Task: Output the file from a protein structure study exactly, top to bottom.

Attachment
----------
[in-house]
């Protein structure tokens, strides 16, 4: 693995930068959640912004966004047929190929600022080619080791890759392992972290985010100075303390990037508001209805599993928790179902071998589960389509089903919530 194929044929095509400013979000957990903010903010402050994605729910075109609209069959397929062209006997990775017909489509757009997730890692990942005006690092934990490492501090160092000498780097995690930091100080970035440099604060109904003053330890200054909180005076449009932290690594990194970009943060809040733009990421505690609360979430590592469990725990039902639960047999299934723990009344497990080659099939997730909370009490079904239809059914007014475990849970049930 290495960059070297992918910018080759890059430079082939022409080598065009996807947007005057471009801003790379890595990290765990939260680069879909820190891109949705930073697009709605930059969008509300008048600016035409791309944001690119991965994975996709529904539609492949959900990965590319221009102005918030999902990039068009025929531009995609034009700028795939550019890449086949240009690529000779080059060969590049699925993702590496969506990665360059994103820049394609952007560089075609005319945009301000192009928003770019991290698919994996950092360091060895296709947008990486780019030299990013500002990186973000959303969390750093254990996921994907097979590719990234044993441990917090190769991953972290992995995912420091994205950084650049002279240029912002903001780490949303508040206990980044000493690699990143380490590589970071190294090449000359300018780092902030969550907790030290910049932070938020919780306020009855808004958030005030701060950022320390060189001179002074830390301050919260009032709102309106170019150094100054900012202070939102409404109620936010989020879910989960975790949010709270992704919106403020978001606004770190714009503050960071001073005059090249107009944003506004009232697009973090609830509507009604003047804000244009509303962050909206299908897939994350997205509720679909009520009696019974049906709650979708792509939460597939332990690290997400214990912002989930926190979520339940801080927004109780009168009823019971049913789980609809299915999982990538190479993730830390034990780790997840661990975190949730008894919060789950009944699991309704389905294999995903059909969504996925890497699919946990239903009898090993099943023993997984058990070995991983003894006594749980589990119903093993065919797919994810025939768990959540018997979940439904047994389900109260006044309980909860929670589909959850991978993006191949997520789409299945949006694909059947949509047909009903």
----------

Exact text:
[in-house]
């Protein structure tokens, strides 16, 4: 693995930068959640912004966004047929190929600022080619080791890759392992972290985010100075303390990037508001209805599993928790179902071998589960389509089903919530 194929044929095509400013979000957990903010903010402050994605729910075109609209069959397929062209006997990775017909489509757009997730890692990942005006690092934990490492501090160092000498780097995690930091100080970035440099604060109904003053330890200054909180005076449009932290690594990194970009943060809040733009990421505690609360979430590592469990725990039902639960047999299934723990009344497990080659099939997730909370009490079904239809059914007014475990849970049930 290495960059070297992918910018080759890059430079082939022409080598065009996807947007005057471009801003790379890595990290765990939260680069879909820190891109949705930073697009709605930059969008509300008048600016035409791309944001690119991965994975996709529904539609492949959900990965590319221009102005918030999902990039068009025929531009995609034009700028795939550019890449086949240009690529000779080059060969590049699925993702590496969506990665360059994103820049394609952007560089075609005319945009301000192009928003770019991290698919994996950092360091060895296709947008990486780019030299990013500002990186973000959303969390750093254990996921994907097979590719990234044993441990917090190769991953972290992995995912420091994205950084650049002279240029912002903001780490949303508040206990980044000493690699990143380490590589970071190294090449000359300018780092902030969550907790030290910049932070938020919780306020009855808004958030005030701060950022320390060189001179002074830390301050919260009032709102309106170019150094100054900012202070939102409404109620936010989020879910989960975790949010709270992704919106403020978001606004770190714009503050960071001073005059090249107009944003506004009232697009973090609830509507009604003047804000244009509303962050909206299908897939994350997205509720679909009520009696019974049906709650979708792509939460597939332990690290997400214990912002989930926190979520339940801080927004109780009168009823019971049913789980609809299915999982990538190479993730830390034990780790997840661990975190949730008894919060789950009944699991309704389905294999995903059909969504996925890497699919946990239903009898090993099943023993997984058990070995991983003894006594749980589990119903093993065919797919994810025939768990959540018997979940439904047994389900109260006044309980909860929670589909959850991978993006191949997520789409299945949006694909059947949509047909009903």